Romance Fiction posted September 5, 2018

This work has reached the exceptional level
Falling in love at age fifty? Possible?

Jellybean Love

by Spiritual Echo

Even in the sea of humanity spilling out of the office towers, Elly stood out, drawing appreciative glances usually reserved for younger women. Almost fifty, she was used to the attention she credited to the thick, auburn mane that couldn't be tamed. A mass of curls framed her face; delicate features made her green eyes more pronounced, like beacons drawing men and women alike into her aura.

She walked with the confidence of a woman who knew where she was going, and in Elly's case, it'd been straight to the top. Elly never questioned whether it was her good looks that had given her an advantage. It was her credentials and hard work that merited the title and corner office. Still, as brand manager, she knew how to exploit her physical attributes, understanding trends and fashion and made sure she was a walking advertisement for the luxury goods her firm took on as clients.

Her business associates would never suspect her leisure-wear consisted of a threadbare robe, so old the once plush terrycloth resembled dull, cheap cotton, or track pants Nike left behind after a photo shoot. Nor would anyone suspect the depth of Elly's sorrow, except for one man who didn't know her at all--not even her name. Yet, he thought he understood the essence of the woman who crossed his path each day.

Five years earlier, Jerry had walked into the kiosk for the first time, befuddled by his decision to rejoin society. More than ten years had elapsed since his wife died and his world imploded. He was nervous as he unlocked the rolling garage door to open the kiosk, but taking a deep breath, he walked into the next chapter of his life.

His old business colleagues would never have recognized the once polished executive. A ragged ponytail hung halfway down his back. A baseball cap hid his receding hairline. The cargo jacket, denim jeans and scuffed boots made him look like one of the homeless men who trolled downtown streets looking for hand-outs rather than a man who could afford to buy a kiosk in the middle of the commercial district.

The first week as a business owner passed in a blur. He'd imagined he would spend his days as a passive cashier, taking money for the newspapers, confections and the flowers he sold, having ample time to strum his guitar and compose new songs to amuse his daughter. Instead, between fumbling with change as impatient customers, anxious to get to work, thrust their money in his face., he never sat down. He barely got a chance to call home to check on Katy.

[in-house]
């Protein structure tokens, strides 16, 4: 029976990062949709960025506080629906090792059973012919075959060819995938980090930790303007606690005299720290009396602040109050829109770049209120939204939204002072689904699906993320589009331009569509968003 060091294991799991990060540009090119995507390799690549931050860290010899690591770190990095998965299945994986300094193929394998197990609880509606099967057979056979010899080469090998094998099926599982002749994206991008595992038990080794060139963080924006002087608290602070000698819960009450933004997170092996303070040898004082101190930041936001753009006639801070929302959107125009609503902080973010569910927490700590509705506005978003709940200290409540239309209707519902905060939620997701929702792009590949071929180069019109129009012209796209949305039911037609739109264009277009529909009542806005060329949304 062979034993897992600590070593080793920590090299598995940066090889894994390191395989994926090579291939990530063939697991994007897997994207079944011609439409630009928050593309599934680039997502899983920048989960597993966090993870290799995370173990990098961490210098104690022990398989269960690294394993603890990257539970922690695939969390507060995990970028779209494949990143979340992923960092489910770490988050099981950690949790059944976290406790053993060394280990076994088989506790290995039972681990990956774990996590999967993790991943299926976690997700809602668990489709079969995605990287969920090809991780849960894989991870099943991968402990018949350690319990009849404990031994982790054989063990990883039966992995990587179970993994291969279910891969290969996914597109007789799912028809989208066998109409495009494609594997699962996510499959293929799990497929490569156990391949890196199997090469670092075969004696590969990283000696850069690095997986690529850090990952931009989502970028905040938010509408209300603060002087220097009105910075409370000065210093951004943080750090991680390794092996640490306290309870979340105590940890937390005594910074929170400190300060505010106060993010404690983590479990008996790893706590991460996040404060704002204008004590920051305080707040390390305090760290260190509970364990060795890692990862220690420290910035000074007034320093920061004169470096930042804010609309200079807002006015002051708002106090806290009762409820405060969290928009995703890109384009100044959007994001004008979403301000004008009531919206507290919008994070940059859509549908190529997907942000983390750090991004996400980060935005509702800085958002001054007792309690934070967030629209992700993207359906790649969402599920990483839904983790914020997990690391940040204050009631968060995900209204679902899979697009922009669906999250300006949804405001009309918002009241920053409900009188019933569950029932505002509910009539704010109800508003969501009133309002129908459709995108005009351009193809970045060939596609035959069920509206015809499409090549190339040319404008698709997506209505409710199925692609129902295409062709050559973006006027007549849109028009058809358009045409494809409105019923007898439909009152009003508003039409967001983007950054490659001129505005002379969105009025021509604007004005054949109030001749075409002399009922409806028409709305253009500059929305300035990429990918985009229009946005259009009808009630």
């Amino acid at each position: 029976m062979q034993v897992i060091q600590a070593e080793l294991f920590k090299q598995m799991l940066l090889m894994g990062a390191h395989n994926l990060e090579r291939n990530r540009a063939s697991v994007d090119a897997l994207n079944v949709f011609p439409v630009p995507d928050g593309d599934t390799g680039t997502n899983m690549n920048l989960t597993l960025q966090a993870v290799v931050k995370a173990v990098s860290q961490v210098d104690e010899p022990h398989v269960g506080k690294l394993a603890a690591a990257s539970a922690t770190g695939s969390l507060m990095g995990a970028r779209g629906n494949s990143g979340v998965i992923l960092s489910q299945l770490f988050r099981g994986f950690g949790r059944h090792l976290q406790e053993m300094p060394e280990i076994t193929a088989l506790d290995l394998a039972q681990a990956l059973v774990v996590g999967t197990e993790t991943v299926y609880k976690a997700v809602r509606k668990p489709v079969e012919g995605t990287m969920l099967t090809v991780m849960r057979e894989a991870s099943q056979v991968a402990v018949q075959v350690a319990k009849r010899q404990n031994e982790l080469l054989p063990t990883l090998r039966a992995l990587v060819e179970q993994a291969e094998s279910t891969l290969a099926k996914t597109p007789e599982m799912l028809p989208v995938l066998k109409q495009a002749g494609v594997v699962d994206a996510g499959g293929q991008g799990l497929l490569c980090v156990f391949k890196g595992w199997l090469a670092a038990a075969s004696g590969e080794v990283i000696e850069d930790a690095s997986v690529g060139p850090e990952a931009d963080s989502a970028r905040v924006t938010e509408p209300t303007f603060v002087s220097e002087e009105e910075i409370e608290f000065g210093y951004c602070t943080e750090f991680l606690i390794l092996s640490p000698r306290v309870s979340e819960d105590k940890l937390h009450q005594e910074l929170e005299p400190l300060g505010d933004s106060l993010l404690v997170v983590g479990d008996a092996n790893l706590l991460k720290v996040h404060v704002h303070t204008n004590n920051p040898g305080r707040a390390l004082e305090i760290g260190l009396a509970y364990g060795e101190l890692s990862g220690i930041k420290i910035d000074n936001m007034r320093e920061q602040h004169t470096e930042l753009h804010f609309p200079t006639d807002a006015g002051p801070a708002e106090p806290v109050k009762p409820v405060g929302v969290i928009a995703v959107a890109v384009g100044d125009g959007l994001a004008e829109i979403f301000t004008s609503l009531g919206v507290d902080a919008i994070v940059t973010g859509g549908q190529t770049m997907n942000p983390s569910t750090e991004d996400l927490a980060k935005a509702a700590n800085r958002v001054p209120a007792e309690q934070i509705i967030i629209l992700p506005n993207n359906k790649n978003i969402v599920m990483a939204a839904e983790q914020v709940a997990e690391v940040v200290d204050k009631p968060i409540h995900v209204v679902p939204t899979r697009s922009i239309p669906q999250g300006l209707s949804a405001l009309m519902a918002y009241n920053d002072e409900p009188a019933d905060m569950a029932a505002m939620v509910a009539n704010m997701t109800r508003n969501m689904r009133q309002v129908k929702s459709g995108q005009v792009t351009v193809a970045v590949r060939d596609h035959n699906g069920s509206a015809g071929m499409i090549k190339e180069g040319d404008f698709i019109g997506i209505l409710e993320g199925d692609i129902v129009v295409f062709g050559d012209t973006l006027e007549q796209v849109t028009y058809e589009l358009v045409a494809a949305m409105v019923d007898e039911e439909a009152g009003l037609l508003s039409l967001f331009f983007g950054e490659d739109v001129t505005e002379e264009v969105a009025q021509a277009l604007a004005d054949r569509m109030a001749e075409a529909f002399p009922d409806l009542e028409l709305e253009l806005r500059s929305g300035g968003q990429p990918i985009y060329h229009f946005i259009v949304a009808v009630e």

Once Katy began school her interest shifted from playing with Daddy. She craved the attention of women and girlfriends rather than baking cookies or the princess games and tea parties she played with Jerry. Though reluctant to back off, he hired a grandmotherly nanny and looked for work. Insurance money allowed him to spend the early years with his daughter and Jerry needed the time to heal, regroup and deal with the grief. He'd been happy to stay home with his daughter, but they both needed more.

Later he would wonder if he recognized Elly because of her scent, the memory of spring--lilacs, wet earth and new--mown grass--or her fragile, porcelain skin. All he saw was another hand stretched out, trying to pay for her newspaper.

For a moment he felt frozen, as if he was expected to reach out, take the delicate hand and follow wherever destiny led him. He looked up, stunned by the kindness, the recognition and loneliness in her eyes. Torn between impulse and reality, Jerry wrapped a bubble around the moment.

"Hey, buddy, I'm in hurry."

"You want my money, or not?"

"For Christ's sake..."

"Is there something wrong with you, dude?"

Jerry blotted out the noise and fought for a smile he couldn't find.

"I thought everybody read newspapers on line," he said, but then, he wasn't sure he spoke the words out loud, or why he would ask such an inane question when his business depended on papers.

"Back off," Elly said to then clamoring customers. "He's new. Give him a break."

For a brief moment their eyes locked, and then she was gone, dropping a five-dollar bill on the counter for a two-dollar purchase.

Jerry was unnerved, and it had nothing to do with the impatient customers. In those seconds he recognized the loneliness, a mirrored echo of his self-imposed isolation. Green eyes and the scent of wildflowers haunted him all day. He tried to shake the flood of emotions that made no sense. It wasn't until Katy threw her arms around his neck when he got home that he regained control over his thoughts.

Over the months and years his preoccupation with Elly became an obsession. They exchanged a few words each day, but on the rare mornings she flashed him a smile, it lit up his day. He learned to smile back. Without acknowledging the motivation, Jerry discarded his beatnik look, bought new clothes and had his hair cut and styled. She noticed.

"Oh, wow! Don't you look nice today?"

Jerry blushed, stunned at his own reaction.

"Why don't you ask her out?"

Jerry turned to face his regular customer as Elly walked away. "What?"

The man was laughing at him. "Everybody can see you're madly in love with her--except maybe you."

"What?" Jerry stammered, repeating himself. "She's way out of my league."

The customer, clearly amused, pocketed his change. "You'll never know if you don't try." He began to walk away from the kiosk, but then turned and gave Jerry a wink. "You know, some of the most beautiful women are the loneliest. Guys like you and me always think we're not good enough."